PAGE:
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ERIC Number: ED551433
Record Type: Non-Journal
Publication Date: 2012
Pages: 100
Abstractor: As Provided
Reference Count: N/A
ISBN: 978-1-2677-8503-9
Pre-Service, Professional Development, and Collaborative Practices Regarding Paraprofessionals, Special Education Teachers, and Administrators
Beddow-Beste, Jolaine
ProQuest LLC, Ed.D. Dissertation, University of South Dakota
Administrators, teachers, and paraprofessionals play an important role in successful outcomes for students with special needs. Post-secondary training does not guarantee that emphasis is put on how each professional entity maintains the ability to collaborate with one another, and how to determine what continued training is pertinent for each of these team members. A researcher-developed instrument was used to assess how paraprofessionals, teachers, and administrators perceived the quality of their preservice, staff development, and collaborative practices. Descriptive and inferential questions addressed each of these three categories. One-way analyses of variance were used to detect significant discrepancies between groups. All results were taken from a five-point scale where 1.00-2.49 was of low quality, 2.50-3.49 was of moderate quality, and 3.50-5.00 was recorded as high quality. Of the approximately 154 respondents in the category of preservice, only 40.3% reported being exposed to a training module on how to collaborate among paraprofessionals, special education teachers, and paraprofessionals. The composite mean for all preservice items was 2.73, indicating that the preservice opportunities were of moderate quality. There were no significant differences in how the various groups perceived the quality of preservice opportunities, F(2, 156) = 1.01, p = 0.36. Paraprofessional respondents rated their professional development regarding training and modeling strategies to be of moderate quality (M = 2.90). Administrators and teachers perceived the modeling to train paraprofessionals (M = 2.49) to be of low quality. The composite mean for all professional development items was 2.69, indicating that professional development opportunities were perceived as moderate quality. There were no significant differences in how the groups perceived the quality of professional development opportunities, F(2, 145) = 1.60, p = 0.21. The composite mean for all collaborative practices items was 3.11, indicating collaborative practices were of moderate quality. There were no significant differences in how the groups perceived the quality of collaborative practices, F(2, 134) = 0.40, p = 0.67. The study poses some questions on how educational institutions are preparing and continue to train educators at different capacities. [The dissertation citations contained here are published with the permission of ProQuest LLC. Further reproduction is prohibited without permission. Copies of dissertations may be obtained by Telephone (800) 1-800-521-0600. Web page:]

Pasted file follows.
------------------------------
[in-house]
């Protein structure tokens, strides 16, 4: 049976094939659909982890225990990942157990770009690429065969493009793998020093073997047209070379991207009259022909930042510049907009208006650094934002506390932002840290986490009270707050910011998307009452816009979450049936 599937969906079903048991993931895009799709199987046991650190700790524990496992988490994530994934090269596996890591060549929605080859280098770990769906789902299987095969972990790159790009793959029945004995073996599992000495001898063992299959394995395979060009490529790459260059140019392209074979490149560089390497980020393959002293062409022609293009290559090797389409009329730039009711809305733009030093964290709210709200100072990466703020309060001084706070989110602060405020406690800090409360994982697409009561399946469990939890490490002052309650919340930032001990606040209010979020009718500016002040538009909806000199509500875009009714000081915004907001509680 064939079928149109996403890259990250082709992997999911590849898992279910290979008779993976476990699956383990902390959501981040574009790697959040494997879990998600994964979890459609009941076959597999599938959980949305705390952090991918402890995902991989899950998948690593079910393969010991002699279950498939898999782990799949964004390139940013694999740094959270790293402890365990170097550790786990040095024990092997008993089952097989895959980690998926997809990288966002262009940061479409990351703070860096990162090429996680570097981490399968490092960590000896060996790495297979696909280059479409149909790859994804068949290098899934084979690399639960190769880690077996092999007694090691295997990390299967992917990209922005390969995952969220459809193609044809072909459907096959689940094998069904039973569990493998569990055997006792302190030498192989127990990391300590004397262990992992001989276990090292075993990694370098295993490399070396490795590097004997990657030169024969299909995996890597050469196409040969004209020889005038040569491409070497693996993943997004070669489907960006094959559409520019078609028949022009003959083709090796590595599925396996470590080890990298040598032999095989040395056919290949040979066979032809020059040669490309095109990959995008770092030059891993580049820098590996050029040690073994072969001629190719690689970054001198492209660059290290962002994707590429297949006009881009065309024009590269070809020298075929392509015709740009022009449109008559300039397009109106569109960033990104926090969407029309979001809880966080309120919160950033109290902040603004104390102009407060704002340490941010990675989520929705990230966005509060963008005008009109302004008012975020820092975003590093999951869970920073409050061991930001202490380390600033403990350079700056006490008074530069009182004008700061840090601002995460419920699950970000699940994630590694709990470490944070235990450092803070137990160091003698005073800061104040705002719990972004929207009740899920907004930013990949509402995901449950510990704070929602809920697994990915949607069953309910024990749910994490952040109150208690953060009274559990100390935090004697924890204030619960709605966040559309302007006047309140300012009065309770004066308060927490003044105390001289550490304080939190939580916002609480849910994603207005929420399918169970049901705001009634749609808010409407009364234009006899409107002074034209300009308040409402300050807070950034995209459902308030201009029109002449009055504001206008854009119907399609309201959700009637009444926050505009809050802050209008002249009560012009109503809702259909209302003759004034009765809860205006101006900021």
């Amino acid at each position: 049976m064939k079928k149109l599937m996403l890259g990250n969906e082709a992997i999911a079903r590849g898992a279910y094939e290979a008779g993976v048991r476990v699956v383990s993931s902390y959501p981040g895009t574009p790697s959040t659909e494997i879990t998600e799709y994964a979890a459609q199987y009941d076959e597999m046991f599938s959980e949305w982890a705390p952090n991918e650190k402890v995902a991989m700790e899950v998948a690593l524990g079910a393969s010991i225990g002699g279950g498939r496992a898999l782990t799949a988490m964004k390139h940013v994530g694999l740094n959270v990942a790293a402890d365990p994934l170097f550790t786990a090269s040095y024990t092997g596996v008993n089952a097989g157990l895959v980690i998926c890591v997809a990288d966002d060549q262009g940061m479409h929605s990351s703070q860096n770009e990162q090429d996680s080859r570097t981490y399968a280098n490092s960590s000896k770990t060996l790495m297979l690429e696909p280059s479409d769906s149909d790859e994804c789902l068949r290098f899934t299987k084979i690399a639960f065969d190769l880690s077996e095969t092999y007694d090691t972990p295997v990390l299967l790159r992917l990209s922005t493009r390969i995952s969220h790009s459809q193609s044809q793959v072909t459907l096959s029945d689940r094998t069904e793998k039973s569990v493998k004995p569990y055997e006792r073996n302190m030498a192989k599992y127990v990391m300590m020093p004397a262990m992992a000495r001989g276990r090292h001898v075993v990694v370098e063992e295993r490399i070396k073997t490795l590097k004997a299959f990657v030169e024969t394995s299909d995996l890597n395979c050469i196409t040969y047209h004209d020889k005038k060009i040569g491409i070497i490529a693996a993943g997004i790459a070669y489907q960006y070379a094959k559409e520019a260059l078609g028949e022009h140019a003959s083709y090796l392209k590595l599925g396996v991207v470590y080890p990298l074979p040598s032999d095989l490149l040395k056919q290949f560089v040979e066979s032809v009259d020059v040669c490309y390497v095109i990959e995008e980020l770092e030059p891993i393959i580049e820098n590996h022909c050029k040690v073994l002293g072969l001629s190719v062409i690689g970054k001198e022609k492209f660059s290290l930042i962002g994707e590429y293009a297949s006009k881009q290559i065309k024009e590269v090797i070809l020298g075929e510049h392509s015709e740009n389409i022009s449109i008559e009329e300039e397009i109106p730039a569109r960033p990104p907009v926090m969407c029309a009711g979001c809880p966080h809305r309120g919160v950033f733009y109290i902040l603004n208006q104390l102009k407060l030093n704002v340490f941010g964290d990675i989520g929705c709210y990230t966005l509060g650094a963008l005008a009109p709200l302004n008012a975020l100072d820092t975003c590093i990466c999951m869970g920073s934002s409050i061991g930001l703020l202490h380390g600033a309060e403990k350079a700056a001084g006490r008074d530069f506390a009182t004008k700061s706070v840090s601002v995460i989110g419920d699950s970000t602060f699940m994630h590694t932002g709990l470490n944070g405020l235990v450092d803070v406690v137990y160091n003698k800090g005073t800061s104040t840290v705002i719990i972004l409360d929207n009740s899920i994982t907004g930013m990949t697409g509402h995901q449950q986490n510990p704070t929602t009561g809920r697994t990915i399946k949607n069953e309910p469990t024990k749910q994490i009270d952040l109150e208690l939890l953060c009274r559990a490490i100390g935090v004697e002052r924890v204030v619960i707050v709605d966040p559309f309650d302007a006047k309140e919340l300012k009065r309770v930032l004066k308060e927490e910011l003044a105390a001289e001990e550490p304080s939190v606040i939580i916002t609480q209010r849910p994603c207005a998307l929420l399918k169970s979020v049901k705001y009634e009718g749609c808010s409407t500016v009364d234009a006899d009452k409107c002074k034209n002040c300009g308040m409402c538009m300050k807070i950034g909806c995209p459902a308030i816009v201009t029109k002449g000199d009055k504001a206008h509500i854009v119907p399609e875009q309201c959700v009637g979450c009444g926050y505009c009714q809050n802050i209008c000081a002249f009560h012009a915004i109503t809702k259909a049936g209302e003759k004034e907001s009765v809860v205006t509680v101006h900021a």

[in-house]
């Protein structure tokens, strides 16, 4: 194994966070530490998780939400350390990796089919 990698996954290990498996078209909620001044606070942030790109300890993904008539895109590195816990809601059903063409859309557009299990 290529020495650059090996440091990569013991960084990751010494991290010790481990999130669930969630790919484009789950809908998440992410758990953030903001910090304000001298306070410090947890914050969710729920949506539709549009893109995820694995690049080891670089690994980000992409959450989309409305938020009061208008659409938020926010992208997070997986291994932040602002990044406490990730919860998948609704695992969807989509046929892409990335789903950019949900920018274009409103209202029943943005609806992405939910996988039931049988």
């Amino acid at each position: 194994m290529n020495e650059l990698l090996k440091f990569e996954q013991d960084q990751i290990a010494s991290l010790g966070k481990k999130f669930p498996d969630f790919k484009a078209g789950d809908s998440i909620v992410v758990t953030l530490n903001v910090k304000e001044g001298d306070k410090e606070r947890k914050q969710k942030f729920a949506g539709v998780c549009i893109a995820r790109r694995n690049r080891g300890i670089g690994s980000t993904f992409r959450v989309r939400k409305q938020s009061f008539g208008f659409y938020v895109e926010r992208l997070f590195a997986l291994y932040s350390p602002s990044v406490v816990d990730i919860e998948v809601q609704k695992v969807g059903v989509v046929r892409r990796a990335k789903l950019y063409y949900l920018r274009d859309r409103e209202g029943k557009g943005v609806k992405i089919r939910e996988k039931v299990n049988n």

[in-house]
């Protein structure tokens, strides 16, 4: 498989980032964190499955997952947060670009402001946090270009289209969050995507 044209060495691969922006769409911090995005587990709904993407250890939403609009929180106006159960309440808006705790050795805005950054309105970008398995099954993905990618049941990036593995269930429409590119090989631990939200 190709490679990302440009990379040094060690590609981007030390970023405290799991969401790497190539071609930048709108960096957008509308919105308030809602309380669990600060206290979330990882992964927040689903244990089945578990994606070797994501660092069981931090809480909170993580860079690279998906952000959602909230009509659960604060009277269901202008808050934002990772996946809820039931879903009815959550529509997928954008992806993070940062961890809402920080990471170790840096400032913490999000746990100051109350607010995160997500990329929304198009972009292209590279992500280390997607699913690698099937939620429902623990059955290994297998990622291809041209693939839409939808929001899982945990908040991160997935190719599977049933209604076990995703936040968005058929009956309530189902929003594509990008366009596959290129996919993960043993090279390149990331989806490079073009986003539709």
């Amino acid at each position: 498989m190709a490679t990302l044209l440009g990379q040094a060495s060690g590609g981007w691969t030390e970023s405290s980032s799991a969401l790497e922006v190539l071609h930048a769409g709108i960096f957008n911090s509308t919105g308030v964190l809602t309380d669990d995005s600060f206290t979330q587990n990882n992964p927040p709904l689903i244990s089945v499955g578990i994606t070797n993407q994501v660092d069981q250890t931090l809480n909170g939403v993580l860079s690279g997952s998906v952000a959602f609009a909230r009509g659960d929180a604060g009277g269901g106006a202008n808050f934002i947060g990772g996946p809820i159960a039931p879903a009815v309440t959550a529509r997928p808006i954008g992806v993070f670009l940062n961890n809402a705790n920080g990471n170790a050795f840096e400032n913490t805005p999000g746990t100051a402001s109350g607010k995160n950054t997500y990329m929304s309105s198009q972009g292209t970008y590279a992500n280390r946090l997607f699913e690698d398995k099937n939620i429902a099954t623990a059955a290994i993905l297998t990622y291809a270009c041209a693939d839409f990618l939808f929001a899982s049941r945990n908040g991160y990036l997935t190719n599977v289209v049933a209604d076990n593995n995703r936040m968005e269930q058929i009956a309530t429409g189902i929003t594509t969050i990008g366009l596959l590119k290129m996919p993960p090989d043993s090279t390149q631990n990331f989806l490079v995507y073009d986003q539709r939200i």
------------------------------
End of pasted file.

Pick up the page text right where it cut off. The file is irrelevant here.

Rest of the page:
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Publication Type: Dissertations/Theses - Doctoral Dissertations
Education Level: Higher Education; Postsecondary Education
Audience: N/A
Language: English
Sponsor: N/A
Authoring Institution: N/A